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You must have been wondering when to punctuate “hence” with an after-comma that’s why you’re here.
Well, worry no more because we’ve got you covered. Hope this post helps you with your slight perplexity on this topic.
- 1 When should we place a comma after “hence”?
- 2 Understanding the meaning, function, and usage of “hence”
- 3 Punctuating “hence” with an after-comma in ample detail
- 4 The incorrect way of placing a comma after “hence”
- 5 Frequently Asked Questions on Comma After Hence
- 6 Conclusion
When should we place a comma after “hence”?
A comma after “hence” is generally seen in three different circumstances. First, this happens when “hence” is used as an introductory element or conjunctive adverb at the beginning of the sentence. Next is when hence is used as a parenthetical word insertion mid-sentence. Lastly, a post-comma is also necessary when it is used after a semi-colon, still, as a conjunctive adverb linking the second clause to the main one.
Understanding the meaning, function, and usage of “hence”
“Hence” generally means “as a result or consequence of something” or “for this reason.”
It is most likely used as a conjunctive adverb, an adverb that looks like a conjunction, that serves as a tool for a cohesive and concise transition of ideas.
In another sense, still an adverb though, it could also mean “from now” or “later” that may be added after a time-related expression.
Since “hence” is a conjunctive adverb, its main role in sentences is to help link two ideas together, but it cannot directly link two clauses.
This means that “hence” is oftentimes paired with the coordinating conjunction “and” at the second part of the sentence.
Or, it may also be used as an introductory element to a parenthetical expression towards the end of the sentence, which we will tackle more later.
Also, you may want to note that using “hence” would likely denote a rather formal tone, as opposed to casual, so use it sparingly.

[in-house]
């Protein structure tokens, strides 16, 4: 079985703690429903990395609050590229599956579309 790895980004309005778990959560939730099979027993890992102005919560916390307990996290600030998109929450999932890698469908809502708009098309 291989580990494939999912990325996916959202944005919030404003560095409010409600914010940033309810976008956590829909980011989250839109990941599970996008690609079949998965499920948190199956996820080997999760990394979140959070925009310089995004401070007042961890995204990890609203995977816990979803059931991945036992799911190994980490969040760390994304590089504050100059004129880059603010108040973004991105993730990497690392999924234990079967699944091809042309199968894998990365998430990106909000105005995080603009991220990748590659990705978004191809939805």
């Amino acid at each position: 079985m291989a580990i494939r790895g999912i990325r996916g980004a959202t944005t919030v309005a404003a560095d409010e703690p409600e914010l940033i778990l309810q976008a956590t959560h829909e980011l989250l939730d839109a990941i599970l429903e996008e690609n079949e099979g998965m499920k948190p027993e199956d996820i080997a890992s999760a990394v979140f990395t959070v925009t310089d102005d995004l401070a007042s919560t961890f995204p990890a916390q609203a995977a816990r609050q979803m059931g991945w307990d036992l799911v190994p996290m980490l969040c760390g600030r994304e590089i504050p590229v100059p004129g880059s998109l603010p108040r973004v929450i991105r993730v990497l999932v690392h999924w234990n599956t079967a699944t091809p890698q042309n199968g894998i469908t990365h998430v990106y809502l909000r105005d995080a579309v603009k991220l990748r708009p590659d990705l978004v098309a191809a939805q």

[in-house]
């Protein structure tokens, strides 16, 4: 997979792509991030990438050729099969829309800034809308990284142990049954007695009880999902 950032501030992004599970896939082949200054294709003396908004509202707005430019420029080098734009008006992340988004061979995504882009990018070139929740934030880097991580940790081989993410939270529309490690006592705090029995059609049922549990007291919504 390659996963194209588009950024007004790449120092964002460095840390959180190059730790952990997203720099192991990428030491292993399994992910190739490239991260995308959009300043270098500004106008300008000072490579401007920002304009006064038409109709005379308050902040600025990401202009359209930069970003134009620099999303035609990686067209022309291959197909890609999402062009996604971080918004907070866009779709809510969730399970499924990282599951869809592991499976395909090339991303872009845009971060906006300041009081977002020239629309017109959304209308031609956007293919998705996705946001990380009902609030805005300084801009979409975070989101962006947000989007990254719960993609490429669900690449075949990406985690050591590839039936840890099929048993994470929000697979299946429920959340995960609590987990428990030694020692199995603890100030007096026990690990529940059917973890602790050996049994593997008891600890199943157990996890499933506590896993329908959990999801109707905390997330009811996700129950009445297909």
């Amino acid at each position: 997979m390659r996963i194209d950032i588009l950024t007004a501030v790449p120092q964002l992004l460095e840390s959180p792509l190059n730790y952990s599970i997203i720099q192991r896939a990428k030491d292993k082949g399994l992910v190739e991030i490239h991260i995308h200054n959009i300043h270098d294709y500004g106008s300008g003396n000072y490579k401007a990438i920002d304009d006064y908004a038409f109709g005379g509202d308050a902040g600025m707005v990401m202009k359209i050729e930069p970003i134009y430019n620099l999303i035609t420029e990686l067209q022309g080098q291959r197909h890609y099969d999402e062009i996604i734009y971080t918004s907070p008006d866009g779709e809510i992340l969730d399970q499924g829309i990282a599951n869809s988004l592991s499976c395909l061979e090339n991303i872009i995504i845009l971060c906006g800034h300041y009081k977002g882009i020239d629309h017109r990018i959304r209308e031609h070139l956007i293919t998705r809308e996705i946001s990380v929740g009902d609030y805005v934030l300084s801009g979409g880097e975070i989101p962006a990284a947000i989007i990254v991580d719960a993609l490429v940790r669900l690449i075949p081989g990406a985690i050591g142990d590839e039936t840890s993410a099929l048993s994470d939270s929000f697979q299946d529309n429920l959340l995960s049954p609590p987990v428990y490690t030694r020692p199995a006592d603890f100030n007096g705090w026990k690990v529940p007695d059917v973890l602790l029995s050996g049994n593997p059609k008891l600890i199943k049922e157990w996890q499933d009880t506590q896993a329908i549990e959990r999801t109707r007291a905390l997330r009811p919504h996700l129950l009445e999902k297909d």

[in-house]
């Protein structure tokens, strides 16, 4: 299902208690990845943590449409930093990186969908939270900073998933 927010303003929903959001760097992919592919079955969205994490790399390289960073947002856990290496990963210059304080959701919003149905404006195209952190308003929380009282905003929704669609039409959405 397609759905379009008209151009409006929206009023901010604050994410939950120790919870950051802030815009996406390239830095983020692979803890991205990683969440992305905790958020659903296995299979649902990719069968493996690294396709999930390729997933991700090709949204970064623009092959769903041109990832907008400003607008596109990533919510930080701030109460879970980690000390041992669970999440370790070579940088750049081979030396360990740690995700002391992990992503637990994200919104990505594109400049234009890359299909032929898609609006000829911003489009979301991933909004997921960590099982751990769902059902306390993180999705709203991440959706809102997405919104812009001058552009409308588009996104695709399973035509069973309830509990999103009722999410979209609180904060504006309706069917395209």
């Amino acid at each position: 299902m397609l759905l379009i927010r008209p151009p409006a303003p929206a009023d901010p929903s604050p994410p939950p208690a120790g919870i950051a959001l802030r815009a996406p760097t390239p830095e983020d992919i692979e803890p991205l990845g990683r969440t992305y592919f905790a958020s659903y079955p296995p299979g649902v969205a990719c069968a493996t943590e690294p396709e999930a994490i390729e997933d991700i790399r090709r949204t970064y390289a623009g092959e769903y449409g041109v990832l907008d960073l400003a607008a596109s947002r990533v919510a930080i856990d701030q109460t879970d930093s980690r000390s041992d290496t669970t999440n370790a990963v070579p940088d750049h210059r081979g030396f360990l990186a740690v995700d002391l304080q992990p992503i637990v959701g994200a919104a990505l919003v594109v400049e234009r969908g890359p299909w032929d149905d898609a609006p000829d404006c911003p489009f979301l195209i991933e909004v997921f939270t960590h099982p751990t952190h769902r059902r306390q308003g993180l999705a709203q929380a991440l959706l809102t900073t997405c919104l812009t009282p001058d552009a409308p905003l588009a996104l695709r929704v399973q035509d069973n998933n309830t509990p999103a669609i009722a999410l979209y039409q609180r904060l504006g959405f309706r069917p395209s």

Be careful not to use or at least overuse it in an essay that aims to discuss your hobbies, interests, or most embarrassing experience.
Use it instead when writing about the socioeconomic repercussions of the pandemic or the moral dilemma of euthanasia.
Now that we’ve learned how to use “hence,” let’s move on to the post-comma usage.
Punctuating “hence” with an after-comma in ample detail
Contrary to the common belief that comma rules are made of cast iron, this is definitely not the case.
A comma is simply like a person full of face and neck tattoos who actually is just a Mountain Dew-obsessed stand-up comedian.
(No way! Since when did Shayne Smith become a punctuation mark?)
Well, digressive analogy aside, what I’m trying to put across is that commas are harmless symbols whose job is simply to disambiguate meaning.
They are also used to create rhythm and emphasis in our heavily-loaded, convoluted sentences.
Please consider these things in making sense of the next subsections.
So when exactly should we put a comma after “hence?”
When “hence” is used as the only introductory element
As previously mentioned, “hence” could be used as a conjunctive adverb which means we can also put it at the beginning of a sentence to introduce a conclusive argument.
Since “hence” indicates some form of result in its conjunctive adverb sense, we would need a preliminary proposition or a premise before it.
Look at the example.
In the example above, the second sentence is slightly complex and lengthy, so the comma placement makes it less crowded and easier to read.
However, the comma may be optionally omitted when the second idea is shorter in order to create a more neutralized tone.
Again, comma placement is a matter of style rather than rule; therefore, the writer is free to choose whether to insert a comma or not so long as readability is still taken care of.
When “hence” is used as the last word in a mid-sentence parenthesis
A parenthesis is a word, phrase, fragment, or clause added to create more meaning and emphasis to a sentence.
It is a stylistic rhetorical device that is free from syntactic rules taken by the original sentence per se.
This means that despite discarding or removing it from a sentence, the remaining parts will still make complete grammatical sense.